- Support Services
Research indicates that middle school involvement is drastically different from involvement at the elementary level in that middle school parents help teachers less in the actual classroom and more at home by:
- Holding children accountable for work and grades.
- Checking homework and graded assignments.
- Using on line resources to monitor academic progress.
- Keeping up with progress reports and current grades.
- Maintaining lines of communication with teachers in good times and bad.
This is not a time to back away and let your child take control of all responsibilities – they need you now more than ever!
- Middle School students want parents around, but in a different way...
- Students want to focus on their social relationships and identities without a lot of interference from parents
- An interesting contradiction: Middle school students do not want parents "always around," but take comfort in that they are "always around!"
- While they may resist it, this is the time your child needs GUIDANCE and BOUNDARIES as they try on more and more independence.
Students at this age are struggling to find their identities and are often filled with uncertainty...they seek out and rely on their parents for supportive and active involvement in all aspects of their life, including school. (Beghetto, 2001)
The benefits of parent involvement include the following:
- Involvement at this level may be even more crucial than other levels since this is a time when typically "parents have a tendency to become less actively involved in their children's education." (Reilly, 2008)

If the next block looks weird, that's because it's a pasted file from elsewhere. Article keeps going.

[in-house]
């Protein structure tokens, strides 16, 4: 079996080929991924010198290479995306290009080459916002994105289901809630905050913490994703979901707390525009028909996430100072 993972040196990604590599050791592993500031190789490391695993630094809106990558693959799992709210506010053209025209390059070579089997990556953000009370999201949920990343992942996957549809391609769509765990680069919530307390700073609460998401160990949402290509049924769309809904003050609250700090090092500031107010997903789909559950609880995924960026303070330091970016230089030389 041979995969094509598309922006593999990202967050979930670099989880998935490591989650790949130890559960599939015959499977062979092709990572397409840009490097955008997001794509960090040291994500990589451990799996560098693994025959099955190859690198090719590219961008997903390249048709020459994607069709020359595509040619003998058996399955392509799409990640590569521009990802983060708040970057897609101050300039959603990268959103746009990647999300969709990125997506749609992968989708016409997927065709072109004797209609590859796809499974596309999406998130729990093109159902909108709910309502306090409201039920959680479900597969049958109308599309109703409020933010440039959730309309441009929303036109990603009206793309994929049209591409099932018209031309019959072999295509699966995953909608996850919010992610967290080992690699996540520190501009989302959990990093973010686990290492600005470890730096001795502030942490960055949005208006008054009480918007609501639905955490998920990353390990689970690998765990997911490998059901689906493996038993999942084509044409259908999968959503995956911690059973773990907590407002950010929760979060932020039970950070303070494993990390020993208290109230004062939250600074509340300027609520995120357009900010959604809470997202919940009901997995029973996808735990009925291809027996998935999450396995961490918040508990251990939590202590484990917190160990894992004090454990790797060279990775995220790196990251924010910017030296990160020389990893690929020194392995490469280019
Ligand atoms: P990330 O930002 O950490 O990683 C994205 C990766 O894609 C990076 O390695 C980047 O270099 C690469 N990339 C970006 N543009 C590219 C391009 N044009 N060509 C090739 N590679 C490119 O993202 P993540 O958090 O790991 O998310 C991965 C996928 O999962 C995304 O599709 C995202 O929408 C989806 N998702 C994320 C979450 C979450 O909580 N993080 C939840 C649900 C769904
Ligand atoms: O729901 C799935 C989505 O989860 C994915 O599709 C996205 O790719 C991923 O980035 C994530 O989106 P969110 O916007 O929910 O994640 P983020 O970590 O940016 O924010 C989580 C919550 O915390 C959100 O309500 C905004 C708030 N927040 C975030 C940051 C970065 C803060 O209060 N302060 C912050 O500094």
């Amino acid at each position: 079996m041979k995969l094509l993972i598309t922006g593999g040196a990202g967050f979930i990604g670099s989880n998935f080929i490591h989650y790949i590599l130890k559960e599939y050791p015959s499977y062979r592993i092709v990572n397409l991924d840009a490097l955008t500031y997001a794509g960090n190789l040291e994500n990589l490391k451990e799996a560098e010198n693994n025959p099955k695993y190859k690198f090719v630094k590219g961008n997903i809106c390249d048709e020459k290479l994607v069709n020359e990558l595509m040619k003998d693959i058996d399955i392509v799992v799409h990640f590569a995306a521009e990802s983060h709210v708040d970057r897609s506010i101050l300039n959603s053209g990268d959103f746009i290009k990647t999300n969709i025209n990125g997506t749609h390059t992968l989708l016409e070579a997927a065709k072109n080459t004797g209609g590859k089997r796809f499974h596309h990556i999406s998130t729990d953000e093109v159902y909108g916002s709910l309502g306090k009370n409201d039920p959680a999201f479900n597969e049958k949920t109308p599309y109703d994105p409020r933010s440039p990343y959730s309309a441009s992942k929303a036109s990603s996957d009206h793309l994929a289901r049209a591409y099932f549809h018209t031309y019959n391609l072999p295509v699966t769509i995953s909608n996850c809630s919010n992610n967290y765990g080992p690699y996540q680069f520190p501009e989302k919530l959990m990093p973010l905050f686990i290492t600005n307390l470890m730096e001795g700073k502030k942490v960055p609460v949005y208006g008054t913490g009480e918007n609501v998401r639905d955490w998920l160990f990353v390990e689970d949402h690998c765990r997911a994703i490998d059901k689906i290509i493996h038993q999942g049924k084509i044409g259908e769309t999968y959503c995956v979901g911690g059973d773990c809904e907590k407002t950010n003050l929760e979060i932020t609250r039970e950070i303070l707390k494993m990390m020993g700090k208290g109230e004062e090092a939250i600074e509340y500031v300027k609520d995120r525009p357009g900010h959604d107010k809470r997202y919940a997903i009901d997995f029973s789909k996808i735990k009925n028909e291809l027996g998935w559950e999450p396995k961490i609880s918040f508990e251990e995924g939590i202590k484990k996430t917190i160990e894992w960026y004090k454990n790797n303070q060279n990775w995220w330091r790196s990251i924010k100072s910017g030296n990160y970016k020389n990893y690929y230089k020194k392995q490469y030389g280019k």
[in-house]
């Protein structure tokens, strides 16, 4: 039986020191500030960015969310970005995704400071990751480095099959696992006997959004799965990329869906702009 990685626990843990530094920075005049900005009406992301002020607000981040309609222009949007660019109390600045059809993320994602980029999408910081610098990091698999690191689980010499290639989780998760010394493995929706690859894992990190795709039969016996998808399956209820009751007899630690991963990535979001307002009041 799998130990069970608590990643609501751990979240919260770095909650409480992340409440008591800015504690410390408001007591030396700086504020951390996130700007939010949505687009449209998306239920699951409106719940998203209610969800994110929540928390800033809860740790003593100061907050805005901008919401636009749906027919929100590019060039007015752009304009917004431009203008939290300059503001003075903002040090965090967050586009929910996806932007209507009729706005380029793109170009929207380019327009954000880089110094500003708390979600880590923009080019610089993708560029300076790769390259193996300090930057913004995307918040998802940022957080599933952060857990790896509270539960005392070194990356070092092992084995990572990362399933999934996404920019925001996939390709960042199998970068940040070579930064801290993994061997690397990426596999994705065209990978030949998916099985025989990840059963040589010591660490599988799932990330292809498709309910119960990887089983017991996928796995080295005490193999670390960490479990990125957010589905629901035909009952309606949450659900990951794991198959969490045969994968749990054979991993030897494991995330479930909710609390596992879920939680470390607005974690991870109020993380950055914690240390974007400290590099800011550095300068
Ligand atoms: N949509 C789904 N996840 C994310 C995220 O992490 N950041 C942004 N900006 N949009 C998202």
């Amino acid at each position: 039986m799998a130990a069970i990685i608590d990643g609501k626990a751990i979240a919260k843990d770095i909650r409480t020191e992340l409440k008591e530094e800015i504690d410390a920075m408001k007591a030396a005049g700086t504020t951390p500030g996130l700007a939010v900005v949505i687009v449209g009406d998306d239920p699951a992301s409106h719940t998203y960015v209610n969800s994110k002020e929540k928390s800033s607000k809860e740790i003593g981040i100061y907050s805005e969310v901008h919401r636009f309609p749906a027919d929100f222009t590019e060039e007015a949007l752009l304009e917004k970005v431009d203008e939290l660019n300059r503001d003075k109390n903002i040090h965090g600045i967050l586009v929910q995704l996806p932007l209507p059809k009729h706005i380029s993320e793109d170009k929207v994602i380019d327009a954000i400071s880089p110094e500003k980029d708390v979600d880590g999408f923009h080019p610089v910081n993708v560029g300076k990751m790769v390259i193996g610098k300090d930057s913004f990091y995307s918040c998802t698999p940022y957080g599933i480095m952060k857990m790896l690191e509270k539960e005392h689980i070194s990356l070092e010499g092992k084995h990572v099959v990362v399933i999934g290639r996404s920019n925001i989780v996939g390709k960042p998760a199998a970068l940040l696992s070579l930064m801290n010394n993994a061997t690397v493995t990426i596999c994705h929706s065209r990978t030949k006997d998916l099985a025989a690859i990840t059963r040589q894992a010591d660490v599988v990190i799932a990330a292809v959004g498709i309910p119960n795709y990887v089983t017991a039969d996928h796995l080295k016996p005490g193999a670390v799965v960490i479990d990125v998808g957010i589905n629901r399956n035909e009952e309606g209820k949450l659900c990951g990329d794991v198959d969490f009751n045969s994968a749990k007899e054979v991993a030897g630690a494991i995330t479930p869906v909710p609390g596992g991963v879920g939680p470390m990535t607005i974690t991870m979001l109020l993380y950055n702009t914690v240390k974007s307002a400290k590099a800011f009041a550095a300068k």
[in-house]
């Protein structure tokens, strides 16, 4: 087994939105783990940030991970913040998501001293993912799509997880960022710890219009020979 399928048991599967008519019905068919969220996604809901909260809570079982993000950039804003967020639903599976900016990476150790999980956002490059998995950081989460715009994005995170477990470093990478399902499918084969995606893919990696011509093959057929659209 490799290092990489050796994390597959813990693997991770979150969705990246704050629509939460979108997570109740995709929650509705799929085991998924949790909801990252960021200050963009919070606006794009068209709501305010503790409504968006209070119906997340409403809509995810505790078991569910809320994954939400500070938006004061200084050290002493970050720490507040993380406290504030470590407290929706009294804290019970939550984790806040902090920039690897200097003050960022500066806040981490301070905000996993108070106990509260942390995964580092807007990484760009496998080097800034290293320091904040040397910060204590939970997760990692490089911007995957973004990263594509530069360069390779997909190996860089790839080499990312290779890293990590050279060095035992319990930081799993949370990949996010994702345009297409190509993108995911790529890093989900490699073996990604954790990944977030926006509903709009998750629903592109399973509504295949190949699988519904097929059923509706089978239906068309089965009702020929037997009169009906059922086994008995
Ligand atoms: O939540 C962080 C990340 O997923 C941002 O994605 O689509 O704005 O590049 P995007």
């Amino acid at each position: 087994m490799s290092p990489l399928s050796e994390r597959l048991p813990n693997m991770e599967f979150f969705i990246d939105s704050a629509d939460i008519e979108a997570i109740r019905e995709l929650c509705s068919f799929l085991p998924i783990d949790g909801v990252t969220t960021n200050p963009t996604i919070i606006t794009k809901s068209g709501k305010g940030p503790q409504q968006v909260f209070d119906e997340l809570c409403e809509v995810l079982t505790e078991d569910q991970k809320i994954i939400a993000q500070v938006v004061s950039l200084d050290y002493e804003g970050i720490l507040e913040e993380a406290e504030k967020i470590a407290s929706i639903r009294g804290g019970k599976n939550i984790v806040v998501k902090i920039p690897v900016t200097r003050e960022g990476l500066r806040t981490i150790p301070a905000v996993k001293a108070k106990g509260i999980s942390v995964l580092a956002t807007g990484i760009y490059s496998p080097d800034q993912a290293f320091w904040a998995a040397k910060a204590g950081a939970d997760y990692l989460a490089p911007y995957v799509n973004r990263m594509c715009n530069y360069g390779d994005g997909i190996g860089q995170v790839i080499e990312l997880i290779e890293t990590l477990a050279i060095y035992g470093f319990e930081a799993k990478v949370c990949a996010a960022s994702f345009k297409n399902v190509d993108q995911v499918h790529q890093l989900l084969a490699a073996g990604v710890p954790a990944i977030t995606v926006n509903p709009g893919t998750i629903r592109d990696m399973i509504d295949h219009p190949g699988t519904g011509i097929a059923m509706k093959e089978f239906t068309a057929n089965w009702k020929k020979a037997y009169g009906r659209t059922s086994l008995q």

- Parental involvement is a better indicator of how successful a student will be, more so than the commonly used indicators of the educational level of parents and the family’s socio-economic status. (Reilly, 2008)
- Involvement can help teachers understand the challenges students may face at home - information that is not attainable otherwise.
What Works for Parents
- Regularly checking homework assignments on the GOMS website, Schoology and the against student’s work ---
- “Our family prints all the teachers’ calendars on Monday and posts them on the refrigerator. Each night, our student has them out while doing their homework and shows us exactly what is being done that is due tomorrow.”
- “Since we do not have an internet connection at home, one of our son’s weekly chores is to go to the Library each Monday either during lunch or after school and print each of his teacher’s calendars.”
- Regular grade checks using Schoology
- “I check his grades every Friday afternoon from work. In order to participate in weekend activities, all of his grades must meet our expectations. If not, we set up a plan and activities are postponed until expectations are met.”
- “I keep a post-it note on my computer monitor with my daughter’s information so I can check her grades whenever I need to.”
- "I have the Schoology app on my phone for grades and teacher updates."
- Consistent TIME and PLACE for homework (as much as possible)
- “There are too many distractions for our son if he does his homework in his room, so he sits at the kitchen table, away from the computer, TV and cell phone.”
- “We have a cell phone check-in basket in our home. When we get home, the phone is turned off and checked in. Once homework is complete, the cell phone is returned until bedtime. At bedtime, my daughter turns it back in to me, so she has no distractions when she should be sleeping.”
- Maintain communication with teachers
- “I really appreciate receiving and sending e-mails to teachers – it’s fast and easy!”
- “If my son says he turned in an assignment and it still shows as missing on Schoology, I follow-up with an e-mail to the teacher – just to be sure that all 3 parties are clear about what’s going on.”